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How to Root Plumeria Cuttings

Rooting Plumeria Cuttings in Soil

Rooting cuttings in soil is the best way to get strong roots,

To get the best results, follow these simple steps:

  • It's by far better to root plumeria cutting in the Spring or early summer.
  • Select cuttings from a healthy plumeria
  • Take cuttings with gray or mature wood, green cutting are much harder to root.
  • Although it depends on the cultivar, most cuttings should be approximately 12" or longer. 
  • Take the cutting with a sharp knife or cutters. Be sure to disinfect between trees.
  • Cut the leaves off about 1/2" from the branch before or right after you take the cutting. Leaves left on cuttings will cause the loss of valuable moisture. Breaking the leaves off can damage the cutting and allow disease to enter at the damaged leaf nodes.
  • If you're using a rooting hormone apply immediately after taking the cutting, before the sap dries.
  • Allow the cutting to dry until the cut end is nice and firm. This takes 5 to 15 days depending on the weather.
  • If the cut end becomes soft or rot starts, you will need to cut until all the dark coloration is gone. You can dip in a rooting hormone after a new cut is made.
  • Before planting be sure the cutting is firm and looks healthy.
  • If the cutting looks dehydrated or wrinkled you can soak for 4-6 hours in water. A bit of superthrive can be beneficial.
  • Plant the cutting in your potting medium. Lightly tamp the mix around the stem of the cutting to provide support. If needed you can brace the cutting with stakes make out of bamboo. The less movement the better.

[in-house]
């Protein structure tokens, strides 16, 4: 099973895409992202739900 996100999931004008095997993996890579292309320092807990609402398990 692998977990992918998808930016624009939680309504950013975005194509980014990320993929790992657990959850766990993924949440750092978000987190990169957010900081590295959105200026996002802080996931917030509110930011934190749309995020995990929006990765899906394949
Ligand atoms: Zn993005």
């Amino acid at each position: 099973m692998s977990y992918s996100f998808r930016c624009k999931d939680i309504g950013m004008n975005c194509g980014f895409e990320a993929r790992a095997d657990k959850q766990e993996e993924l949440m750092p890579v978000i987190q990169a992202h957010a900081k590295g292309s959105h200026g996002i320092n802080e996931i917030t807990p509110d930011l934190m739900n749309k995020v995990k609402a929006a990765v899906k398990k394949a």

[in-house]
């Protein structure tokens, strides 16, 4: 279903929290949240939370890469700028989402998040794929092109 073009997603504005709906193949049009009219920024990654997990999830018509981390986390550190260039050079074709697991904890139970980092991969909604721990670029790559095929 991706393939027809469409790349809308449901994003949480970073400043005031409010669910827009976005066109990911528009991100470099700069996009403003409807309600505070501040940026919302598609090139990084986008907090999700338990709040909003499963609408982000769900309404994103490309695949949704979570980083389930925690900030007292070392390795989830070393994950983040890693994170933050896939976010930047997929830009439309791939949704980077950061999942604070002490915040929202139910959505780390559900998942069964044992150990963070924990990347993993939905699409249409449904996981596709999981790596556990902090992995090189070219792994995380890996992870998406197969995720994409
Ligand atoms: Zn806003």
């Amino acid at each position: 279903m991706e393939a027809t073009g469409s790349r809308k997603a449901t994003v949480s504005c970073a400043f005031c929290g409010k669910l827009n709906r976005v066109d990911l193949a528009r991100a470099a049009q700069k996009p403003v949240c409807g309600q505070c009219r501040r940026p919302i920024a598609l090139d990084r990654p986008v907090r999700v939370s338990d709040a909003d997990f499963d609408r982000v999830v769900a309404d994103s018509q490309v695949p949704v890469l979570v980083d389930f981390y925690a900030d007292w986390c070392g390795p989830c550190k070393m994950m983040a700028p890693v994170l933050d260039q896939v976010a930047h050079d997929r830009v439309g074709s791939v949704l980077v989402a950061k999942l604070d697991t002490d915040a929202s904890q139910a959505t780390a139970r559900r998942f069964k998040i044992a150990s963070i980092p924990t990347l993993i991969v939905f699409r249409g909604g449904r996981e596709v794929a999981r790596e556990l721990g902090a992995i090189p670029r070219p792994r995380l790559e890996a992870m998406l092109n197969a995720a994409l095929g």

• Water the soil well and place in warm dry area. Most plumeria cuttings do well in full sun while they root. Cuttings thrive on warmth and humidity, the potting soil should be well draining and kept dry after the first watering. A good rooting mix is 1 part soil mix with 1 part perlite.
  • Misting the cutting is ok if you see signs of wrinkling.
  • When you see 3-4 new leaves and the new plant is established with healthy root growth. Transfer it to a new pot with fresh well-draining potting soil and fertilize.

All plumeria cutting will root under perfect conditions, some take longer than others. Do your research so you are aware of the hard to root cultivars. The two biggest mistakes are over watering and trying to root late in the growing season.  For difficult to root plumeria cuttings you can use a grow or heat mat placed under the pots to encourage new root growth. 

Plumeria roots grow best when the root zone temperature is between 75 and 85 degrees.

Rooting Plumeria cuttings in water

Although people have been rooting plumeria in water with some success, this is not the best way to root your plumeria. The roots that form in water are not the same as roots that form in soil. They are fragile and brittle, adapted to growing in water as opposed to soil. Once you transfer a water-rooted plant to soil, many of these roots will break off immediately and the rest will shrivel and die up as they're replaced by the more robust roots adapted to soil.

If you do water root, Just remember once a plant is in water, it will develop "water roots" and feed itself with water nutrients. When you put it in soil, after all that is where they grow naturally, the first week, keep it in a cup, so the soil is really wet, puddle like, then gradually as the weeks go by, decrease the water and just let the soil be moist.

That way, it eventually will send out new dirt roots, and can feed itself accordingly.

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